Nikon Z7-II with 70-200mm Nikkor Z-series-zoom set at 70mm; f4.5 1/800, ISO 100. RAW file adjusted in Lightroom.
Nikon Z7-II with 70-200mm Nikkor Z-series-zoom set at 125mm; f4.5 1/500, ISO 100. RAW file adjusted in Lightroom.

The ONE boxes on this double stack train reminded me of a day in Dublin about five years ago when I’d walked up to Cabra to catch the outbound IWT Liner that was carrying several of these hot-pink containers. That seems like a world away and a long time ago.

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Wanamaker, Kempton & Southern

In 2007, I’d made several trips to the Wanamaker, Kempton & Southern while I was working on my book Railroads of Pennsylvania.

I thought it was time to revisit this classic all-American tourist railroad This is a little more than an hour’s drive from our new home, so on our way to the Philadelphia suburbs last Sunday, Kris and I made a wee detour.

It also of special interst to me now. Although my old ‘Wee Reading Company’ is but a memory, I’m looking for ideas for my new railroad. I don’t have space yet, but someday it will be time to revisit the building of another HO-scale Reading interpretation.

The Wanamaker, Kempton & Southern will celebrate its 60th Anniversary later this year. The railroad operates a bit of the Reading’s Schuylkill & Lehigh Branch, a rural branchline cast away by the Reading more than a decade before the coming of Conrail.

I exposed these photos at Trexler with my Nikon Z6 with 24-70mm Nikkon Z-series zoom.

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Good Luck! Bad Luck. . . Rockville Bridge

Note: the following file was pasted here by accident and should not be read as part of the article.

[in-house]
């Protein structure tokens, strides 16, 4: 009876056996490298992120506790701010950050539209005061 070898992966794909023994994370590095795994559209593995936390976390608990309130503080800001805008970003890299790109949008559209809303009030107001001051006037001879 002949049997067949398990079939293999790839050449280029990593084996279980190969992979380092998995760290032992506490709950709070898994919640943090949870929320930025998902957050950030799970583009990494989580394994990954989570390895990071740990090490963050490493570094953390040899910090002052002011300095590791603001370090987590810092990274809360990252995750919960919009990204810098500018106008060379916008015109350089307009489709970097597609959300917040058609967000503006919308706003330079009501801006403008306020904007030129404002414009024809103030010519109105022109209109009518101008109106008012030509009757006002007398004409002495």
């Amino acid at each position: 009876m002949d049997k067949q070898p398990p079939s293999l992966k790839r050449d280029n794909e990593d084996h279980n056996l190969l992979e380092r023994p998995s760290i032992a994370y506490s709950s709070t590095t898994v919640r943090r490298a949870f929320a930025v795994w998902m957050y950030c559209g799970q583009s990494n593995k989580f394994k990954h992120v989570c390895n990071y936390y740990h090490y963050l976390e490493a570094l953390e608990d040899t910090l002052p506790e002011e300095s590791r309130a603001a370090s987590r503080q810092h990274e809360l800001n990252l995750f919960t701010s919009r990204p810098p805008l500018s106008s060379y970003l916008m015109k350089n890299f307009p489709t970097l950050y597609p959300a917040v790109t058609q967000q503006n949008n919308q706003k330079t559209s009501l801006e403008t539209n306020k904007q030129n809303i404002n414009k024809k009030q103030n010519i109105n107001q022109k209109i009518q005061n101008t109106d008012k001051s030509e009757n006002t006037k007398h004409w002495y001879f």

The famous Pennsylvania Railroad Rockville Bridge across the Susquehanna River is about an hour from our new home.

Saturday afternoon was clear and bright, so Kris and I made the short foray over to Harrisburg and north along the west bank of the river.

Thanks to our smart phones, navigating the turns off Interstate 81 and over to the bridge is now a relatively easy task. Back in the days of paper maps this had been a real challenge, because you have to make something like a double reverse figure eight up and over to get to the bridge.

Anyway, we arrived at the boat launch near the western piers of the great bridge, and within 30 seconds we heard a westbound Norfolk Southern freight coming. ‘Wow what perfect timing!’ I delighted at our good luck. A westbound in perfect light, and no waiting!

I reached for my Nikon Z6 with 70-200mm lens. Unfortunately, I discovered that the switch was already in the ‘on’ position, and found that I’d forgotten to turn the camera off after the previous evening’s photography. The batteries were flat. No electricity, no photos.

‘Oh no . . .but wait!’

As the train got closer, I reached for my Nikon Z7-II with 24-70mm lens.

It always helps to have a back up camera!

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Glinty Light at J-Tower

Friday evening Kris and watched Strasburg Rail Road’s 4-8-0 #475 run around its train at J-tower at the railroad’s ‘East Strasburg’ Station opposite the Railroad Museum of Pennsylvania.